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If the Foundations Are Destroyed

Psalm 11:1-7
May 10, 2020
Lord’s Day Worship
Sean Higgins

The sermon starts around 19:30 in the audio file.

Or, The Only Thing We Have to Fear Is the Lord Himself

One way to hear the Word but not do it is to run away when it gets hard.

Imagine a mechanic who trained for years at the best technical schools, who opened his own shop, who owned the finest tools in town, and then who, when anyone brought him a car for repair, shut the garage doors and went home. He explained to his wife, “You wouldn’t believe how badly the engine sounded! And the brakes were squealing like crazy. What could I do?”

Imagine a soldier who secured the best position on the battlefield, who rallied his fellow troops up to the line, who loaded all his weapons, and who abandoned the cause as soon as he heard the first shot fired. “But they were using real bullets. We could be killed. What could I do?”

A mechanic is meant to use his tools and fix the broken not ignore it. A soldier is meant to fight a real enemy when the rounds are live. He has live rounds, too. Neither one should fear when it’s hard or threatening.

Are not many in the modern Western church mostly men who run away? We believe as long as it doesn’t require us to be too bold, as if someone might disagree with us, let alone if they tried to hurt us. We live in a time and place where others have fought to secure the relative peace we enjoy, and we don’t really expect the foundations to crumble. We may not run, we just ignore. Things are getting harder to ignore.

Psalm 11 should encourage us. David was in a much more dangerous situation than we probably ever will be. But so was his situation more drastic than most of the Jews in Israel who were under his leadership. Yet this song, To the Choirmaster, was meant for corporate worship, these are lyrics to learn and to use.

There are two directions to look, and note, Where are the cameras focused? There is a lot of “seeing” in this psalm. The fearful say, “behold” (verse 2) the wicked who are ready to attack. The faithful, instead, see the LORD in His lordship (verses 4-6) and will see His face (verse 7). More than that, the Lord Himself sees all that’s happening, even the wicked in the dark.

Fearing the Worst (verses 1-3)

The poem is about threat, but the threat wasn’t poetic. The threat was imminent and far-reaching.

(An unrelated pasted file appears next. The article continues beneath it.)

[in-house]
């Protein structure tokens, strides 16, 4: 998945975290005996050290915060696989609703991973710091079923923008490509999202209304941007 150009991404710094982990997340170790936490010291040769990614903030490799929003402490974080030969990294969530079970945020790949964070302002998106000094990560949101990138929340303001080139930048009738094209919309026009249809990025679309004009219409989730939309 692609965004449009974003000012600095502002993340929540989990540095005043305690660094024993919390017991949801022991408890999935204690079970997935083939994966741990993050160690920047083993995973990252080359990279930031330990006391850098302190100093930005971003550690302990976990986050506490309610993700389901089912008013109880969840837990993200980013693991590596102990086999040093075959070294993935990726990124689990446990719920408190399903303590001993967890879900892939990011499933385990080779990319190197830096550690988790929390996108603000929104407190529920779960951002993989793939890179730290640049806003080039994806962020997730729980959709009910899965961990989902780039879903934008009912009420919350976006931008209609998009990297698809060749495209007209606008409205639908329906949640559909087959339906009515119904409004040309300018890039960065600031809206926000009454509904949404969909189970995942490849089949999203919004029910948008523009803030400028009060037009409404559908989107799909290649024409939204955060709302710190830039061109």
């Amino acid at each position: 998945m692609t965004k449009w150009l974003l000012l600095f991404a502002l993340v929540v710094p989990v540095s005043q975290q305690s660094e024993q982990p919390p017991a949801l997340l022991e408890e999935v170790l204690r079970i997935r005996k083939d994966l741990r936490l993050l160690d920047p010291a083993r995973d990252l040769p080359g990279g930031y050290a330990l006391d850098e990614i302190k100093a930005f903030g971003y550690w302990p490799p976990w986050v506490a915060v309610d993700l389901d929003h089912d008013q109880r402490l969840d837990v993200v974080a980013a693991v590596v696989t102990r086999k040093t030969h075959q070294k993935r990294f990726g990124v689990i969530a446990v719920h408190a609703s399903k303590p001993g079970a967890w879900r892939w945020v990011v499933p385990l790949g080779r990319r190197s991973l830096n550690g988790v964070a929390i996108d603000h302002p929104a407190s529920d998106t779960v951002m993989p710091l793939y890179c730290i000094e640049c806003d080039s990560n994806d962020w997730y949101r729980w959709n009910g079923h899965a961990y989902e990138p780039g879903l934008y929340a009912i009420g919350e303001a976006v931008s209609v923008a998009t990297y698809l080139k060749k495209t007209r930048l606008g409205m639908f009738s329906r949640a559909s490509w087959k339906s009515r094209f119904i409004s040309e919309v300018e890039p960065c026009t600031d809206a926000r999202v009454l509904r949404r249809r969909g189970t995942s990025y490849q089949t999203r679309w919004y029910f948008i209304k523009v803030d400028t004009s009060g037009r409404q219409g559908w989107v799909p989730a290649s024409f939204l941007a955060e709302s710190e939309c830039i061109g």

In the LORD I take refuge;
how can you say to my soul,
“Flee like a bird to your mountain,
for behold, the wicked bend the bow;
they have fitted their arrow to the string
to shoot in the dark at the upright in heart;
if the foundations are destroyed,
what can the righteous do?”
(Psalm 11:1–3, ESV)

It would be helpful to know who was giving this counsel to David, also, that’s not context the Lord wants us to have; those documents were shredded.

Of course, without explicit context, the breadth of possible applications increases, both for the original assembly of Jewish worshippers, and for us as Christians who are called to speak to one another in psalms and hymns and spiritual songs.

We can also observe from the psalm itself that the counsel does appear to be someone ostensibly on David’s side. The wicked seem to be other, those who presumably would want David dead, not in hiding. The argument for this being an enemy’s mockery might be from the “flee like a bird,” but wouldn’t then the wicked be “we” not a them? “Run away from us like you’ve done before, little birdie.”

They are saying it, David says, to my soul, stimulating anxiety. They are contra Philippians 4:8, “if there is any sense of responsibility, if it could save just one life, think about all these dangers.”

It could be a friend, a trusted counselor, or maybe in effect it is the media and press, reporting so that we can be “safe.” Or maybe it’s medical experts, warning about risks to “public health.” Imagine politicians making their case for the “greater good.”